Last week I played a round of golf with a living golf legend, Wachira Mahihu.
This was during a tournament hosted by the Kenya Golf Union at Muthaiga Golf Club dubbed the Legends Golf Day, which was followed by a presentation in which the union recognised legends who have served the game of golf in Kenya.
The room was filled with legends and families of some who have passed away and then there were golf enthusiasts like yours truly, following the proceedings with great interest.
Kenyan golfing greats were named one after the other and the Master of Ceremonies gave a synopsis of their achievements.
There was the father and son duo of Ben and Jacob Okello, mentioned separately for their achievements on the golfing scene.
The late John Mucheru, father of the Cabinet Secretary of ICT Joe Mucheru, who won all the amateur titles there were to win before turning professional.
The list was long but having played with Wachira Mahihu, who self-deprecatingly described himself as a grand father whose best days on the golf scene are past, and having watched him at close range play some impressive shots, I was happiest when he was honoured for his service of past Kenya Amateur team.
It was while hobnobbing before the official presentation at this event that I was drawn into a discussion about the Rules of Golf.
A gentleman who has played golf for more years than are eligible for youth fund loans, was lecturing younger golfers about knowledge of the Rules.
He was quick to point out that before he was allowed on the golf course back in the day, a member of the golf committee of his home club schooled him and other new golfers on the Rules of Golf.
He then went on to lecture the “new golfers” (as he referred to them) about some of the Rules. I was supposed to stand by his side and endorse his proclamations. It was not long before he started telling the “Rules myths”. When I tried correcting him, I got in trouble with him.
Then a few days later, in one of the social-media groups where we discuss the Rules of Golf among other things, another myth reared its head.
My curiosity was piqued by the fact that a lot of these myths come from golfers who have played for longer than I have. Could these have developed from previous Rules of Golf?
I went to some archives and found the Rules of Golf from my year of birth (which is over 200 years ago) and could not find anything to suggest that these myths were ever part of the Rules. I even went as far as the first ever Rules of Golf ever written in the year 1754. These here were some of the first accepted and official Rules of Play:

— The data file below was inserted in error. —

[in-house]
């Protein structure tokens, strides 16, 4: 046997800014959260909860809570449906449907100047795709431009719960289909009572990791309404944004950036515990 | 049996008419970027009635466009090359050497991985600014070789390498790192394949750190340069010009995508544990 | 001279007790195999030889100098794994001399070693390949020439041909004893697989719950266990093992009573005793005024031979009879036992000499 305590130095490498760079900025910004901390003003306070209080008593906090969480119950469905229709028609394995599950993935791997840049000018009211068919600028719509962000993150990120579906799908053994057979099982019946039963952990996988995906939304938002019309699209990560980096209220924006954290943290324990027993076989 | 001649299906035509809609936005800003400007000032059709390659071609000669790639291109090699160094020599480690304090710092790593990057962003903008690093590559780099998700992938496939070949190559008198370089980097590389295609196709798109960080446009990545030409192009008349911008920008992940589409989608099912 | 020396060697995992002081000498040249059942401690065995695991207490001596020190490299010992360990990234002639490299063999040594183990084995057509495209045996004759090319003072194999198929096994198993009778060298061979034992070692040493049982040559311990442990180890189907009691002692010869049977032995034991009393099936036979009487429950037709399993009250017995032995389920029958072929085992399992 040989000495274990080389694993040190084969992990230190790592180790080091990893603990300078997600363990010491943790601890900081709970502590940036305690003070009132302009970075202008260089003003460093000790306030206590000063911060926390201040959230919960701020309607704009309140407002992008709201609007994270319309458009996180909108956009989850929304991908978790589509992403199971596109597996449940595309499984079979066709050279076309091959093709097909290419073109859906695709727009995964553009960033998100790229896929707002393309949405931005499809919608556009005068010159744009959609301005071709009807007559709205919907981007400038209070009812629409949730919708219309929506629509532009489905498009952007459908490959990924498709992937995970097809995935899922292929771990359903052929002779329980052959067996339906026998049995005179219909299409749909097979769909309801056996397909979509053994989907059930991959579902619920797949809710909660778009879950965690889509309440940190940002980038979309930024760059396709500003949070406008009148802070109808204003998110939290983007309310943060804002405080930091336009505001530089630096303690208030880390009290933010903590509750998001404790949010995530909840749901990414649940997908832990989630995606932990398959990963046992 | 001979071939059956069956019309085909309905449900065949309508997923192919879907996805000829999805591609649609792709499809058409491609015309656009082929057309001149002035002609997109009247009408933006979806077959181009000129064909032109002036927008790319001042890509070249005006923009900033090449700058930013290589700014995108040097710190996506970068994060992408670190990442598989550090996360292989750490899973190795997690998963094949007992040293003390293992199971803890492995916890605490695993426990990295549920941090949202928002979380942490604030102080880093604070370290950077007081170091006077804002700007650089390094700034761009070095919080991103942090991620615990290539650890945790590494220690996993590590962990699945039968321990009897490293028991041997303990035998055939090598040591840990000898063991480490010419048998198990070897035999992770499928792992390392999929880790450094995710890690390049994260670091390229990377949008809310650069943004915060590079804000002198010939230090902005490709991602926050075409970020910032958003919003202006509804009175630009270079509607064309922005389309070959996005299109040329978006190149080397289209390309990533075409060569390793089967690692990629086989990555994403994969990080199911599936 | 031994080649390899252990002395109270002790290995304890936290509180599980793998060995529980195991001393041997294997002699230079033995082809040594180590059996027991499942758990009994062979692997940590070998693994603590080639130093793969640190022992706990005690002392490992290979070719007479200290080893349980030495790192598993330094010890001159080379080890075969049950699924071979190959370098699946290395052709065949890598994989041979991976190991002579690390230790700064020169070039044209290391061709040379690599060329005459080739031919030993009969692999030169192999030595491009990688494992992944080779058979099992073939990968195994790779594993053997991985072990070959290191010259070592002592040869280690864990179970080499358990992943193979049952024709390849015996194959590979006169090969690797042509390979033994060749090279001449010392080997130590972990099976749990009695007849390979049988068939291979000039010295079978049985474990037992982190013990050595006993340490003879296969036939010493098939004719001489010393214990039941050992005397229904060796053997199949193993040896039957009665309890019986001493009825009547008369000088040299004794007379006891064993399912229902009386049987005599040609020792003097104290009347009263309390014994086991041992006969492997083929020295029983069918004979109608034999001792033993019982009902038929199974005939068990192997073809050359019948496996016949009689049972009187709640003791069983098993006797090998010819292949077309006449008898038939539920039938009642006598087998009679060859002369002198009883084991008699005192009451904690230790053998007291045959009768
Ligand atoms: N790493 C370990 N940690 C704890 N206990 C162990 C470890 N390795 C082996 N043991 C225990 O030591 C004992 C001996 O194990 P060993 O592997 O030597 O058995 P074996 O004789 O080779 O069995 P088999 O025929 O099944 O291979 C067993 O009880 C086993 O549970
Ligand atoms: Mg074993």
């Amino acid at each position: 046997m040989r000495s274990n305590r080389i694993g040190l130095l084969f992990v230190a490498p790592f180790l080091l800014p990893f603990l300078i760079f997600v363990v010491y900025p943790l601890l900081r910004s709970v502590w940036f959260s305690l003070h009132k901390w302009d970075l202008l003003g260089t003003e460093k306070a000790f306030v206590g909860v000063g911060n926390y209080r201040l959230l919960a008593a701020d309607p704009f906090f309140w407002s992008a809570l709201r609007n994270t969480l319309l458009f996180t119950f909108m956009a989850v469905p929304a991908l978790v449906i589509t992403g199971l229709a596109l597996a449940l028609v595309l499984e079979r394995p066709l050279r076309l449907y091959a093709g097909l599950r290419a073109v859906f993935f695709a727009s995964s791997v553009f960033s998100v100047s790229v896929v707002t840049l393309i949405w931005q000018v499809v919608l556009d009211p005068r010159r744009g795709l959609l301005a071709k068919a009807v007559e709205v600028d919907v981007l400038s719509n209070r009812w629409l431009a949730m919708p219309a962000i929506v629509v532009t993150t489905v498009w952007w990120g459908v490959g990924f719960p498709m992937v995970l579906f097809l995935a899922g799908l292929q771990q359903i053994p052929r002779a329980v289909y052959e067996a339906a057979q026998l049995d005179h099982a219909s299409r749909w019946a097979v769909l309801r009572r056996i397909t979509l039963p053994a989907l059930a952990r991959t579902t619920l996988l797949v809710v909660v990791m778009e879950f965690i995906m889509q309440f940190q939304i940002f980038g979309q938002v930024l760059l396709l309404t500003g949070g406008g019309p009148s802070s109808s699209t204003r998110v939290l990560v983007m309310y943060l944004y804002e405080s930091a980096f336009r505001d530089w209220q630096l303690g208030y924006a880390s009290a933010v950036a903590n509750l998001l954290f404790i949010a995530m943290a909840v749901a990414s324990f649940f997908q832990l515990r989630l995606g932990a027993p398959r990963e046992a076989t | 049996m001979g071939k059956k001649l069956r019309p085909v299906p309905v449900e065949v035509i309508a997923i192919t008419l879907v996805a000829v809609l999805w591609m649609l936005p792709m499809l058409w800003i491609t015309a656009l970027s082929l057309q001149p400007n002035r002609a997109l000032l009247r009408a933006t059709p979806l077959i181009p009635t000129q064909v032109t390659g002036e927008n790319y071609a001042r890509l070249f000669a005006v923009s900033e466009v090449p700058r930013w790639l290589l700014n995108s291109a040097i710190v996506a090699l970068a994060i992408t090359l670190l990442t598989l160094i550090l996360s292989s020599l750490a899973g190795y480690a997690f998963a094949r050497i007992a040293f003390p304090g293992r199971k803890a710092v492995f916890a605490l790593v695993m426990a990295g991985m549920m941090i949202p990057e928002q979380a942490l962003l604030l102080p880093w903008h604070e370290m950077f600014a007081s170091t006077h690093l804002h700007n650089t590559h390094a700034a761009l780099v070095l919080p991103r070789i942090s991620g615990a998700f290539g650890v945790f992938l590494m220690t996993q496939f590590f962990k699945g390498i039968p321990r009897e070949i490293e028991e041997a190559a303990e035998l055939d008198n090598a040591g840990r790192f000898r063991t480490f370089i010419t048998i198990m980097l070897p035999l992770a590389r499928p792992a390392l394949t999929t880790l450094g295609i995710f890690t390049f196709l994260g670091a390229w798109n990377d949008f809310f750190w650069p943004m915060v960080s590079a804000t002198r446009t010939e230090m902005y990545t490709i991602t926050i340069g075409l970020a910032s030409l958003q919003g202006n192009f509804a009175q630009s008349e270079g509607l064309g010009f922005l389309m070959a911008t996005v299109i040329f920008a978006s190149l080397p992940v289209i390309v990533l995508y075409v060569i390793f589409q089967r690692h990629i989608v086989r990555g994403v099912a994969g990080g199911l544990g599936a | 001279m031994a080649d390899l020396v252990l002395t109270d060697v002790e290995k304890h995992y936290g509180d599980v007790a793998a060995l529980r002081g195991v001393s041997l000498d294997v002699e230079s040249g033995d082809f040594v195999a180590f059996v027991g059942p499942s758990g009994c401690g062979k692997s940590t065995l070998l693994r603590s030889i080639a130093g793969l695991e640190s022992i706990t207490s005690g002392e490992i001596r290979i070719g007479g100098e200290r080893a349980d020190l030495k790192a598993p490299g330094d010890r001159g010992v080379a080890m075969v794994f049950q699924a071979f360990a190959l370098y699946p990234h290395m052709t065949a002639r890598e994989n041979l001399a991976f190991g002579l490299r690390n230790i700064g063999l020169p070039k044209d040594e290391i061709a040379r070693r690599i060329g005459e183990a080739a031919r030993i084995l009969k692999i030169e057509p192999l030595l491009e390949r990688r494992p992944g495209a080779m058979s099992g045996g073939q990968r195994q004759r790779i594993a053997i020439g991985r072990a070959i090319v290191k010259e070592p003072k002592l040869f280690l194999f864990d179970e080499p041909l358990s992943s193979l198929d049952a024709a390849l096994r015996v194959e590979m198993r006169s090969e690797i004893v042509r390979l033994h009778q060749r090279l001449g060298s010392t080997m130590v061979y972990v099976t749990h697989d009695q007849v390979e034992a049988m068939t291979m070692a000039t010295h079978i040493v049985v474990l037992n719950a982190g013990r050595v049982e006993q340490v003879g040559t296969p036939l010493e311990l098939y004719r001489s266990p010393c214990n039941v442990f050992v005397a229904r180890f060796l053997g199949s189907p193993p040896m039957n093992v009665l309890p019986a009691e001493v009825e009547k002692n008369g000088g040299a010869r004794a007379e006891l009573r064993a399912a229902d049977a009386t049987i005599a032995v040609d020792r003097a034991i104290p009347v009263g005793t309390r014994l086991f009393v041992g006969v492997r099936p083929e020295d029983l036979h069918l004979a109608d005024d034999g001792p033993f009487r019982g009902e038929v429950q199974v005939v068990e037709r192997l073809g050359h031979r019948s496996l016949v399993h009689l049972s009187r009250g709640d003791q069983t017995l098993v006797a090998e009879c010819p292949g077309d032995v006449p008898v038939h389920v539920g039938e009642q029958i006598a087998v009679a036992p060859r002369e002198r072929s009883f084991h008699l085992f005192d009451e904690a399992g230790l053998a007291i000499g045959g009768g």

1. Your tee must be upon the ground.
2. You are not to change the ball which you strike off the tee.
3. If your ball come among water, or any watery filth, you are at liberty to take out your ball, and throwing it behind the hazard six yards at least, you may play it with any club, and allow your adversary a stroke for so getting your ball out.
4. If you should lose your ball by it being taken up, or any other way, you are to go back to the spot where you struck last, and drop another ball, and allow your adversary a stroke for the misfortune.
5. If a ball be stop’t by any person, horse, dog or any thing else, the ball so stop’t must be played where it lyes.
6. If you draw your club in order to strike, and proceed so far in the stroke as to be bringing down your club; if then your club shall break, in any way, it is to be accounted a stroke.
How did these “Rules Myths” come up? The situation is made worse by the fact that senior golfers of repute perpetuate them. Here are some of the myths and the correct positions according to the Rules of Golf.
1. You can declare your ball lost – a ball is lost if not found within five minutes or if you put another ball in play. A ball cannot be lost by declaration.
2. You must declare the type of ball you are playing and must say when you change it – the responsibility of playing the correct ball lies with the player.
The player doesn’t have to announce, but it is good practice to do so.
3. A player must not hit the ball with the back of his club (eg the back of the putter head) – the rules state that the head of the club must strike the ball. They don’t say the face but the head of the club.
4. If someone makes any mistake in match play, they lose the hole – not all mistakes lead to an automatic loss of hole in match play. If, for example, a person picked his ball without marking its position, they incur a one stroke penalty and not loss of hole.
5. You must mark the position of a ball every time you pick it – a ball to be replaced must be marked. If you are not going to replace the ball, for example, in ground under repair, it is not mandatory to mark the position of the ball.
6. A ball must make a full revolution in order to be considered to have moved – a ball is deemed to have moved if it leaves its position and comes to rest in any other place. That may be by a few dimples.
It may be unrealistic to expect all golfers to read the Rules of Golf, but it may be necessary to read through some specific Rules if you want to instruct newbies.
It would however be a good idea for Handicapping Committees in all golf clubs to go back to the old system of teaching the Rules of Golf to the new converts.